Now you See them, Now you don't! – Population Crashes of Established Introduced Species
- Cite this article as:
- Simberloff, D. & Gibbons, L. Biological Invasions (2004) 6: 161. doi:10.1023/B:BINV.0000022133.49752.46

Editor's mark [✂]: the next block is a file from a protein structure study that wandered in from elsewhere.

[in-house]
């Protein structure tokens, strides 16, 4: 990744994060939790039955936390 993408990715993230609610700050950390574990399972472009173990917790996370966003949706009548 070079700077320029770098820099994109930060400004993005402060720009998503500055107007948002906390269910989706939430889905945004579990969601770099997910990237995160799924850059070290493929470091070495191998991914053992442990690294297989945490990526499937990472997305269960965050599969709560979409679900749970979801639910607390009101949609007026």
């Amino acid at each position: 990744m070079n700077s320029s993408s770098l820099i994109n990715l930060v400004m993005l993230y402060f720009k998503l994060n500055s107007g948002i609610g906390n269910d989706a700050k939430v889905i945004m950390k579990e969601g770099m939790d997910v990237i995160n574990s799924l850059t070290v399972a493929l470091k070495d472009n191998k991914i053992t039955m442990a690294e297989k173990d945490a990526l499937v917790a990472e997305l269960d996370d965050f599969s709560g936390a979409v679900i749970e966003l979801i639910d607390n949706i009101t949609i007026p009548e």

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Substantial populations of invasive non-indigenous species occasionally collapse dramatically. Although disease is often invoked, the causes are rarely studied experimentally and/or quantitatively, and some collapses remain quite mysterious. The widespread invasive snail Achatina fulica and pondweed Elodea canadensis appear to be characterized by rapid expansion followed by rapid decline. For the former species, disease may be the proximal cause of the collapse, while repeated collapse of the latter species is unexplained. Several other widely cited collapses of introduced species may simply be temporary lows during a more or less regular boom-and-bust cycle. However, on a restricted site (such as a small island), a boom-or-bust cycle may be impossible and recovery may never ensue; local extinction may even occur. In several instances, apparently spontaneous crashes were in fact probably caused by subsequently introduced competitors. Except for the few species in which spontaneous collapse has been repeatedly observed, the possibility of such an event is unwarranted as a potential rationale for a do-nothing approach to management. For such species, even if a crash ultimately occurs, the species may already have caused persistent ecological damage.